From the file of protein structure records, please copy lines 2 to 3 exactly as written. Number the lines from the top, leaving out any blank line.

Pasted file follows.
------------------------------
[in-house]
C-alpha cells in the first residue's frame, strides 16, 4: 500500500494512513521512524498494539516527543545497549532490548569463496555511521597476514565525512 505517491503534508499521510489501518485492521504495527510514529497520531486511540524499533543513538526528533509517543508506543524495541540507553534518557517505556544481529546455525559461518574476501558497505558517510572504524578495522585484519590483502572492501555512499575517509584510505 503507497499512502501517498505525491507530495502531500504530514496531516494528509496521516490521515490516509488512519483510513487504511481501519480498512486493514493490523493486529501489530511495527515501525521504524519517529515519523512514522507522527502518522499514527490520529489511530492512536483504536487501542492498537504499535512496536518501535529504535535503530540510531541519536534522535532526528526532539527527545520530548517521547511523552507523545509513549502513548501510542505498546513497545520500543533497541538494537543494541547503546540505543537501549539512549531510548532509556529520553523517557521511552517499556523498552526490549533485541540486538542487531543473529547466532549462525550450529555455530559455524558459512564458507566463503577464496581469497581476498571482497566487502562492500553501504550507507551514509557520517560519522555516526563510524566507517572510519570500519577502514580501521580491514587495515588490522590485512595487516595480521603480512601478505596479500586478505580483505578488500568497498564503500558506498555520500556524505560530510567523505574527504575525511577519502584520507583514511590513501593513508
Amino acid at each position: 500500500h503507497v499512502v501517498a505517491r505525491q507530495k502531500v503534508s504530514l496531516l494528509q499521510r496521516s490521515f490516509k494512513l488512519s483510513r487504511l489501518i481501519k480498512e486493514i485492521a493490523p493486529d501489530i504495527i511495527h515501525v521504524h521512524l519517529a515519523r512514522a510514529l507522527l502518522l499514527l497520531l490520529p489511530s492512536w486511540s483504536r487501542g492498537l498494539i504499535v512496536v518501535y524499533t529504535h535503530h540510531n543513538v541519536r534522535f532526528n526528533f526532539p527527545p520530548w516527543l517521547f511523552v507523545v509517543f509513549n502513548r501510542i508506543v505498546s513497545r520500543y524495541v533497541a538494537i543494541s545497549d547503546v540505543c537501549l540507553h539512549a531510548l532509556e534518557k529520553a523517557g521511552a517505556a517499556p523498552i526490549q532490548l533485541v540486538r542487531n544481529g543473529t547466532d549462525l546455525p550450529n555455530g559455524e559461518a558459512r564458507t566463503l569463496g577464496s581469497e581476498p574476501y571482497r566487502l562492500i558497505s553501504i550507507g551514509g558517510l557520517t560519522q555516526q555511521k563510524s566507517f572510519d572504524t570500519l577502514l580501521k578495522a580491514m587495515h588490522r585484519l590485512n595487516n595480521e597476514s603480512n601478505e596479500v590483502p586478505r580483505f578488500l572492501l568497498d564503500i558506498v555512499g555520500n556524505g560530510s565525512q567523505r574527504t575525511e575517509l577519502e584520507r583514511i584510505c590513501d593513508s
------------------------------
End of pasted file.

C-alpha cells in the first residue's frame, strides 16, 4: 500500500494512513521512524498494539516527543545497549532490548569463496555511521597476514565525512 505517491503534508499521510489501518485492521504495527510514529497520531486511540524499533543513538526528533509517543508506543524495541540507553534518557517505556544481529546455525559461518574476501558497505558517510572504524578495522585484519590483502572492501555512499575517509584510505 503507497499512502501517498505525491507530495502531500504530514496531516494528509496521516490521515490516509488512519483510513487504511481501519480498512486493514493490523493486529501489530511495527515501525521504524519517529515519523512514522507522527502518522499514527490520529489511530492512536483504536487501542492498537504499535512496536518501535529504535535503530540510531541519536534522535532526528526532539527527545520530548517521547511523552507523545509513549502513548501510542505498546513497545520500543533497541538494537543494541547503546540505543537501549539512549531510548532509556529520553523517557521511552517499556523498552526490549533485541540486538542487531543473529547466532549462525550450529555455530559455524558459512564458507566463503577464496581469497581476498571482497566487502562492500553501504550507507551514509557520517560519522555516526563510524566507517572510519570500519577502514580501521580491514587495515588490522590485512595487516595480521603480512601478505596479500586478505580483505578488500568497498564503500558506498555520500556524505560530510567523505574527504575525511577519502584520507583514511590513501593513508
Amino acid at each position: 500500500h503507497v499512502v501517498a505517491r505525491q507530495k502531500v503534508s504530514l496531516l494528509q499521510r496521516s490521515f490516509k494512513l488512519s483510513r487504511l489501518i481501519k480498512e486493514i485492521a493490523p493486529d501489530i504495527i511495527h515501525v521504524h521512524l519517529a515519523r512514522a510514529l507522527l502518522l499514527l497520531l490520529p489511530s492512536w486511540s483504536r487501542g492498537l498494539i504499535v512496536v518501535y524499533t529504535h535503530h540510531n543513538v541519536r534522535f532526528n526528533f526532539p527527545p520530548w516527543l517521547f511523552v507523545v509517543f509513549n502513548r501510542i508506543v505498546s513497545r520500543y524495541v533497541a538494537i543494541s545497549d547503546v540505543c537501549l540507553h539512549a531510548l532509556e534518557k529520553a523517557g521511552a517505556a517499556p523498552i526490549q532490548l533485541v540486538r542487531n544481529g543473529t547466532d549462525l546455525p550450529n555455530g559455524e559461518a558459512r564458507t566463503l569463496g577464496s581469497e581476498p574476501y571482497r566487502l562492500i558497505s553501504i550507507g551514509g558517510l557520517t560519522q555516526q555511521k563510524s566507517f572510519d572504524t570500519l577502514l580501521k578495522a580491514m587495515h588490522r585484519l590485512n595487516n595480521e597476514s603480512n601478505e596479500v590483502p586478505r580483505f578488500l572492501l568497498d564503500i558506498v555512499g555520500n556524505g560530510s565525512q567523505r574527504t575525511e575517509l577519502e584520507r583514511i584510505c590513501d593513508s